The transfer in the picture belonged to my mama. She and dad moved to Knoxville soon after they were married. In Knoxville, she worked at the Holston Manufacturing Company Mill. She bought it after she was married to my dad, and it must have been in the 1940's that she bought it. She carried it home every day, and back to work the next day, and kept it wrapped in a stocking to protect its teeth. It has one hundred and eight teeth in a brass ring. It is quite heavy and was in my sister's possession until she passed away in 2007 right after Christmas. It then came into my hands, and it is quite dear to me because of what it represents.

My mama worked off and on for fifty years, from the age of eleven until she was sixty-one and was a primary supporter of our family. My dad worked at the hosiery mill in the ribber room for quite a few years until he got a job at Fulton-Sylphon during the World War II. Then in 1947, we moved to the farm in New Market where he became a farmer.

My mama had told us about how she had to be hidden in the lint barrels at the mill when she was just a child of eleven. The government had just passed the child labor laws, and if a factory was found with children working there when the inspectors came through, it would have to pay a fine. So when they knew the inspectors were coming through, the children were put into the lint barrels until the inspectors had finished their walk through the factory. She started working at he mill in 1912.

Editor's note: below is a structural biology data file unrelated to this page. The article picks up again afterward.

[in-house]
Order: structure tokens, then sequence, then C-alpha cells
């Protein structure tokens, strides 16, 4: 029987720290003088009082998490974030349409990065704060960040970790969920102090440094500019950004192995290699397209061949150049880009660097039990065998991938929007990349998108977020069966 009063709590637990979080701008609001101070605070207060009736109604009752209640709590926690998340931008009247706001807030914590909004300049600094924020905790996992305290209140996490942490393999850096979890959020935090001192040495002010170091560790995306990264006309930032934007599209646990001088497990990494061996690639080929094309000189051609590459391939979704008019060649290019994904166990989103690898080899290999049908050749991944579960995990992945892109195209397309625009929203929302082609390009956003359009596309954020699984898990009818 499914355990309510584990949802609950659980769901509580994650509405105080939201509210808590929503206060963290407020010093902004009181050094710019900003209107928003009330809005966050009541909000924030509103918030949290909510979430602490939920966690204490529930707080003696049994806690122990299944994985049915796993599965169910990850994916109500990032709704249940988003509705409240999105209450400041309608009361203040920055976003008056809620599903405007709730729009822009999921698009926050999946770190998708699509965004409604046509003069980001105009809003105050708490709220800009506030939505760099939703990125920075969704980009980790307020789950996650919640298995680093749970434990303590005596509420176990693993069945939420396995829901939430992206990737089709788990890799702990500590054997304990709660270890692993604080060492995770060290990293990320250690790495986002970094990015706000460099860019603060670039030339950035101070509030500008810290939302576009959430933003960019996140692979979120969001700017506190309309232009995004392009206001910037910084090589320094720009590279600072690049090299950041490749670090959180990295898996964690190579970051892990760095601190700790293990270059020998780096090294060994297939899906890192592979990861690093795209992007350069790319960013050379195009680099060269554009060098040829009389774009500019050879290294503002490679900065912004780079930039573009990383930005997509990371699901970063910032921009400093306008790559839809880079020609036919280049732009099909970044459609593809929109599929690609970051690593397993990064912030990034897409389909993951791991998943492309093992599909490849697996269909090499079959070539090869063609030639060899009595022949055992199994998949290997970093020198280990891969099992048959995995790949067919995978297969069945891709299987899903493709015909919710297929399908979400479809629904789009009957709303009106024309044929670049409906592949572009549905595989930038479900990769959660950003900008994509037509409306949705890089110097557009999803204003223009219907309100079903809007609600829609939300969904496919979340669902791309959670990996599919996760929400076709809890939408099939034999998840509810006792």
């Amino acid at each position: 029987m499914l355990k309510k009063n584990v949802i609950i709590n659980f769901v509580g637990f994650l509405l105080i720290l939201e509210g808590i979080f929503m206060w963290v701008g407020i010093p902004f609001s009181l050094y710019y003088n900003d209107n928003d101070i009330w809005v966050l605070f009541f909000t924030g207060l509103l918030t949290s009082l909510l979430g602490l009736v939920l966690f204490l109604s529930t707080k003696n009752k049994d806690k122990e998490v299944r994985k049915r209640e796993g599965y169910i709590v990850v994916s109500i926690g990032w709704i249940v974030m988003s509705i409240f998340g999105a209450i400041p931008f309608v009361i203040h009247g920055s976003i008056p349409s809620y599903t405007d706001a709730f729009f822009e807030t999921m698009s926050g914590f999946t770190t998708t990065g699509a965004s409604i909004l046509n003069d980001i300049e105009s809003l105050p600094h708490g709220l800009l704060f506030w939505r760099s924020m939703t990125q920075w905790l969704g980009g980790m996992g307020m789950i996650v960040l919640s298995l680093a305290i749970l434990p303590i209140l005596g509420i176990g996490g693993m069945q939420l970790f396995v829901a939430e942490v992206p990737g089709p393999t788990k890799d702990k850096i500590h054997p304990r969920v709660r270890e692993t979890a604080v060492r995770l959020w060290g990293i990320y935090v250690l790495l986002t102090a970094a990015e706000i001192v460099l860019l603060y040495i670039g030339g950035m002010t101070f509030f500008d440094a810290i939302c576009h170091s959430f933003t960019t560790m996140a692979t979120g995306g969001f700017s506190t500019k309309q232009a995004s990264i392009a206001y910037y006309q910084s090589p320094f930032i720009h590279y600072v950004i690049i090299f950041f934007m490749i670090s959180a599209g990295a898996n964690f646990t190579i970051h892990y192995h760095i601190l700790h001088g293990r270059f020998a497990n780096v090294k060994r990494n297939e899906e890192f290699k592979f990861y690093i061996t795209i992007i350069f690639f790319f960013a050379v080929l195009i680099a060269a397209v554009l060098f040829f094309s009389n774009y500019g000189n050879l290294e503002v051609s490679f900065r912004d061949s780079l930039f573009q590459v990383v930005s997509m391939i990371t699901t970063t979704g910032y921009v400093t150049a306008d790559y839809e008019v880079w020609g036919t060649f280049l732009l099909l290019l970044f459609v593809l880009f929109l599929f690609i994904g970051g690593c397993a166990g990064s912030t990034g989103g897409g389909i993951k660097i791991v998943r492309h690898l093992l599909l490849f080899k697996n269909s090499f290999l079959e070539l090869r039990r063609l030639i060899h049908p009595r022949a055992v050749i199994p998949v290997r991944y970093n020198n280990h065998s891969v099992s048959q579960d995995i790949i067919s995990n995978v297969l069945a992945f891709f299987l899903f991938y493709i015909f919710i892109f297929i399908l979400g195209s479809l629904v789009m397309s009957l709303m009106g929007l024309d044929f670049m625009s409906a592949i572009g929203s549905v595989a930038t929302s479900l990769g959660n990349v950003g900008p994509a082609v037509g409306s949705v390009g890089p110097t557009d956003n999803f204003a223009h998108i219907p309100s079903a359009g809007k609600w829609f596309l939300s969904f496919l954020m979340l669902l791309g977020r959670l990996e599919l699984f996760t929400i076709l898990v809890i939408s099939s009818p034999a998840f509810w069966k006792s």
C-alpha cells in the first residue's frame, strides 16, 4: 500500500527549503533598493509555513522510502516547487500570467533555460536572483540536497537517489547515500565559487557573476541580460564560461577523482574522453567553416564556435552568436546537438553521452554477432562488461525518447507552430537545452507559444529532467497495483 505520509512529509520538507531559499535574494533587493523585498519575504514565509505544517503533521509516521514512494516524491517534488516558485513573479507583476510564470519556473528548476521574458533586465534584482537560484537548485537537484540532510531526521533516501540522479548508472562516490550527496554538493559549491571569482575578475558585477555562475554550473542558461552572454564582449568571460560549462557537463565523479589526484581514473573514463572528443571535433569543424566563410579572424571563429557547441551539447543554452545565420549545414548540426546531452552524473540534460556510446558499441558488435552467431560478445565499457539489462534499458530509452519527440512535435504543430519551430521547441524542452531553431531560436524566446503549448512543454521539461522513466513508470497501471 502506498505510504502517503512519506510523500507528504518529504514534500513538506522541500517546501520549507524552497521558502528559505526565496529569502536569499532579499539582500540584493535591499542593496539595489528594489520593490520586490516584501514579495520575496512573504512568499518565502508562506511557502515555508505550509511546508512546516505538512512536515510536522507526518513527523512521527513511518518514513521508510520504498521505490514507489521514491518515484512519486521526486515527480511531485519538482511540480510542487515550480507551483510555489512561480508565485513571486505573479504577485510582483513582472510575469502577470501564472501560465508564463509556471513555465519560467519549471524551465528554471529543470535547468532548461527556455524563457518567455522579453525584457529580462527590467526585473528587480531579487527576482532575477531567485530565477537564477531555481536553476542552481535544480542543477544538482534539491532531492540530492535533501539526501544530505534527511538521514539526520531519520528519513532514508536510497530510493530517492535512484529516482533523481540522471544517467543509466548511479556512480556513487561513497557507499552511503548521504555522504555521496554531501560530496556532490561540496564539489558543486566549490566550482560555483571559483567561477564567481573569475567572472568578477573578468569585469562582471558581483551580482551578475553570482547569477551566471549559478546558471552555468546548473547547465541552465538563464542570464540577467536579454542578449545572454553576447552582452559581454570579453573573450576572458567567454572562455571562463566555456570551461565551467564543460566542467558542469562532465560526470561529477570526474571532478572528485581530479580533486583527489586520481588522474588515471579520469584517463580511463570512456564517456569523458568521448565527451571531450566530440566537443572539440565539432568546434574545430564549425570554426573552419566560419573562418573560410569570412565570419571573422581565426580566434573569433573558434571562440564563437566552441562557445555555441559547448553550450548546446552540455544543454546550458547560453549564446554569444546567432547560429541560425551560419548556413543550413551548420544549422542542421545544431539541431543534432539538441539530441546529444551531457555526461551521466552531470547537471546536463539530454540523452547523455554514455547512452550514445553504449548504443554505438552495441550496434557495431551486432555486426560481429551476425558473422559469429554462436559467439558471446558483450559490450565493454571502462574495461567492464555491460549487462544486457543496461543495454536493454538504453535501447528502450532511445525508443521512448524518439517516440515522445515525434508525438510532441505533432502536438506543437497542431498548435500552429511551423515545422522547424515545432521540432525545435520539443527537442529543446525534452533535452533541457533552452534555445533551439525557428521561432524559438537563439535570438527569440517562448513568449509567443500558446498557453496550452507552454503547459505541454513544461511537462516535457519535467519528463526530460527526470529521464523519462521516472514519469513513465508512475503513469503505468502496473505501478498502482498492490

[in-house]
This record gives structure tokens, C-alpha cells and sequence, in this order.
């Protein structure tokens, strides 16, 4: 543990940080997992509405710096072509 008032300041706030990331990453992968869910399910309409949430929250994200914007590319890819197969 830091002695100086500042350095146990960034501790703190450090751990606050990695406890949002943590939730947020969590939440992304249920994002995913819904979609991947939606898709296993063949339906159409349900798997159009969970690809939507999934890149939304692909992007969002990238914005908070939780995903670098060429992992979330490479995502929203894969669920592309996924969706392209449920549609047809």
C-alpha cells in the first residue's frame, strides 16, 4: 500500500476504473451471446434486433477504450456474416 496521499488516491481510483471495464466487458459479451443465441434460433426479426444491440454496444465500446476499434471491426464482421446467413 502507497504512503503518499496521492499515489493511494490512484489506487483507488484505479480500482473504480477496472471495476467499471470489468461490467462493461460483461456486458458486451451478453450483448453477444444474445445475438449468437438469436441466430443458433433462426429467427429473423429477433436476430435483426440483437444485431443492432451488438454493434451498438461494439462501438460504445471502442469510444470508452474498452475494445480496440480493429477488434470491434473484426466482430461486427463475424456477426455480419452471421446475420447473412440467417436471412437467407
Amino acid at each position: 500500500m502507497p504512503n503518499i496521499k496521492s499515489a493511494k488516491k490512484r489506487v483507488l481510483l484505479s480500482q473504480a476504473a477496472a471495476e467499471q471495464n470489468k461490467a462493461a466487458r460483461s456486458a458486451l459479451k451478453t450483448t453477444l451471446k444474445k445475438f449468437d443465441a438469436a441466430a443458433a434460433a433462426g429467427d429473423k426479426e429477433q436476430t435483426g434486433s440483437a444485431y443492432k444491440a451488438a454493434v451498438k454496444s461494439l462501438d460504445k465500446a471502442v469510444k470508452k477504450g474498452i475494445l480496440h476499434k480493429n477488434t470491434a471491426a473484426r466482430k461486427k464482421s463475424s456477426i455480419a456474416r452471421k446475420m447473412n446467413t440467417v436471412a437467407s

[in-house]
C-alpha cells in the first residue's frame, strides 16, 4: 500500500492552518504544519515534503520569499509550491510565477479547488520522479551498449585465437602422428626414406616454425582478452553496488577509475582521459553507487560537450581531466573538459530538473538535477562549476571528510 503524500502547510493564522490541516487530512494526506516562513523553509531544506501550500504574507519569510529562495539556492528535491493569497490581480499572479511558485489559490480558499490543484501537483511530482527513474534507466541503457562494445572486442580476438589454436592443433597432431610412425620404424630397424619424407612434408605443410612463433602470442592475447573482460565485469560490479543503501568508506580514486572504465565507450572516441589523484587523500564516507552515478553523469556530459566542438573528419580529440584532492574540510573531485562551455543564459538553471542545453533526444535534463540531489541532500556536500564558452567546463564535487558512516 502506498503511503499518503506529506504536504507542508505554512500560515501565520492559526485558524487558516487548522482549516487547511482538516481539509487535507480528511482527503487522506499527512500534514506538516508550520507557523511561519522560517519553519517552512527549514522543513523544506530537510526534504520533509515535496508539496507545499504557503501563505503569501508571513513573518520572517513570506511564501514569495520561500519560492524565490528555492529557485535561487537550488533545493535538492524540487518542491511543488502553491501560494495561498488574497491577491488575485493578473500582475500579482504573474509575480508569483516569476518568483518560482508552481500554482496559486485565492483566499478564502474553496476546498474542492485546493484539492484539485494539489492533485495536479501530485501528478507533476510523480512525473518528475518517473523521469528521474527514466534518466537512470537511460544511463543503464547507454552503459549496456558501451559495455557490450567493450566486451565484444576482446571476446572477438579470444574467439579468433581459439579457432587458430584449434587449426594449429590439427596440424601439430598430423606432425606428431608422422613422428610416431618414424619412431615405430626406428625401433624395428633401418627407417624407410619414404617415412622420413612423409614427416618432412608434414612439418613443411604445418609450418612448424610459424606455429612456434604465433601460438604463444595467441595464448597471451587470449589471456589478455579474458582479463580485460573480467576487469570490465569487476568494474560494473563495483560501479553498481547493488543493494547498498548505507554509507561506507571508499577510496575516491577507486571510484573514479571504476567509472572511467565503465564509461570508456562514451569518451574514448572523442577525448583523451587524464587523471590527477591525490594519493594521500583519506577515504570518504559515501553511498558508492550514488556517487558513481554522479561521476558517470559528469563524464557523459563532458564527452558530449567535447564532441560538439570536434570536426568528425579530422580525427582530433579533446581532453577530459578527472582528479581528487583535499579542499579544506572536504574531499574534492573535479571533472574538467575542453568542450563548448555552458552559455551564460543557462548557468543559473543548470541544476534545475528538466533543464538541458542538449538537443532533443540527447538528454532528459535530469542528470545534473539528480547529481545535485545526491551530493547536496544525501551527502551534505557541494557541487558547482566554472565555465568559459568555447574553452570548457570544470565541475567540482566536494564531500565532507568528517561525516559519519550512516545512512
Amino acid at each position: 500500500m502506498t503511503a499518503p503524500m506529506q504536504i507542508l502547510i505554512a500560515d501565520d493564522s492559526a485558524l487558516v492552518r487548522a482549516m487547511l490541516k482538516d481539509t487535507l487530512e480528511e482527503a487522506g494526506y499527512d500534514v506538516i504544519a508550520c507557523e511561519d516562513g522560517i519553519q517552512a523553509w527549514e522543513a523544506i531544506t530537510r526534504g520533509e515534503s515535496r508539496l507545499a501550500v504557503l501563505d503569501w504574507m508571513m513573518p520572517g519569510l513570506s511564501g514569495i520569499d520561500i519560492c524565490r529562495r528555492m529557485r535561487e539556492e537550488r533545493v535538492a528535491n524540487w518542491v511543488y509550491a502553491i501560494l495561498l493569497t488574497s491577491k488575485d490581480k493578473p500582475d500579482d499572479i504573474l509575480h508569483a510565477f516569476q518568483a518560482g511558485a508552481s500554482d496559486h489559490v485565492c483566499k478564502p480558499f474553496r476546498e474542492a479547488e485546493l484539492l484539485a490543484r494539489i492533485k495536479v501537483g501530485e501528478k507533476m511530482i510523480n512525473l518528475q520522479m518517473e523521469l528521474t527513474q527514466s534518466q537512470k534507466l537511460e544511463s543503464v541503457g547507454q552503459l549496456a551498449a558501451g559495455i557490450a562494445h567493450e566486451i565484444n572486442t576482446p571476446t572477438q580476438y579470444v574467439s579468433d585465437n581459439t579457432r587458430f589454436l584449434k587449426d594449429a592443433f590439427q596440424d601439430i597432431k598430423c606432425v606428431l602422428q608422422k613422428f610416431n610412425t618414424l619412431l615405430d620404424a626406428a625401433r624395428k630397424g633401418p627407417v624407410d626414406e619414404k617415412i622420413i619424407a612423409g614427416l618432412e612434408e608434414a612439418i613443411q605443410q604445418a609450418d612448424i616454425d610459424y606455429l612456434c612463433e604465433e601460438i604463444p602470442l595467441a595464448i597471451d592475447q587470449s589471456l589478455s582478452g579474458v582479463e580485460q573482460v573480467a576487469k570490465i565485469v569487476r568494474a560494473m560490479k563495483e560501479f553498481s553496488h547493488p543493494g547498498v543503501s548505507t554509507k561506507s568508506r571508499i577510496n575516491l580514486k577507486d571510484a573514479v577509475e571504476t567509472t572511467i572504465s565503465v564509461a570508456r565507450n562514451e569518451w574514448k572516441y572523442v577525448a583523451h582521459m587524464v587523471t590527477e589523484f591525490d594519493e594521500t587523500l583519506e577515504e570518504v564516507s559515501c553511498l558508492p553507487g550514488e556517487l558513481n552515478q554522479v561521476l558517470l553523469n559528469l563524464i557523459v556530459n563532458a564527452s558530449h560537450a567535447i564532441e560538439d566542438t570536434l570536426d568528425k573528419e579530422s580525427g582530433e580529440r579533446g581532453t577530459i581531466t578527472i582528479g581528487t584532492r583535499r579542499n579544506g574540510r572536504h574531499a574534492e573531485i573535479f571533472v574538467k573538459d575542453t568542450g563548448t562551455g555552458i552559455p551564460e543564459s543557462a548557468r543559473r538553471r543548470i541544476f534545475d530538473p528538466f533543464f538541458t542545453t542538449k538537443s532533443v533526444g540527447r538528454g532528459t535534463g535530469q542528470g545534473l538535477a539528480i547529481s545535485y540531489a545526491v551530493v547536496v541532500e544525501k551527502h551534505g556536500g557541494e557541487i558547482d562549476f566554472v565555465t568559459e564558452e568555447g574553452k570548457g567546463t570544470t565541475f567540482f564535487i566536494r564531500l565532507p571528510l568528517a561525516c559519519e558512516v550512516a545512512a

My mama could read and write exceptionally well, because back then, if a person was smart and had learned well, their fifth grade education could rival a tenth grade education now. She always kept her production in a small notebook and was scrupulously honest. If she was paid too much, she let the bookkeeper at work know, and if she was not paid enough, she let him know too.

She passed away in 1973 at the age of 72, her health broken by the years of standing on her feet, working for her family, but I know she never regretted a day of it. My dad lived on for another six years and missed her every day of it. From 1947 till 1961 she lived in a room in a house belonging to one of my aunts during the week and then came home on the Greyhound and spent the weekend on the farm. That, my friends, is true dedication to family and responsibility.

I know this posting is probably about my mama as much as it is about the transfer that she used in her work, but I can't tell about one without telling about the other.

Well, this is Saturday and it looks a little like rain today, at least the sky is cloudy and the weathermen say it is supposed to, so I reckon maybe it will. I think I will probably make a good breakfast for Gramps and me this morning. It is nigh on to nine a.m. so I gotta get shakin' and move my bones. Ha.

This is Blabbin' Grammy signing off for today. Much love to each of you, my friends and family, out there in Blogland. Bye for now. More later. I'm looking forward to reading a lot of blogs this evening. In case you are wondering why I put comment moderation on my blog, I had been getting some comments in Chinese that would lead to a porn site, and I don't want any of that stuff. Bye for now.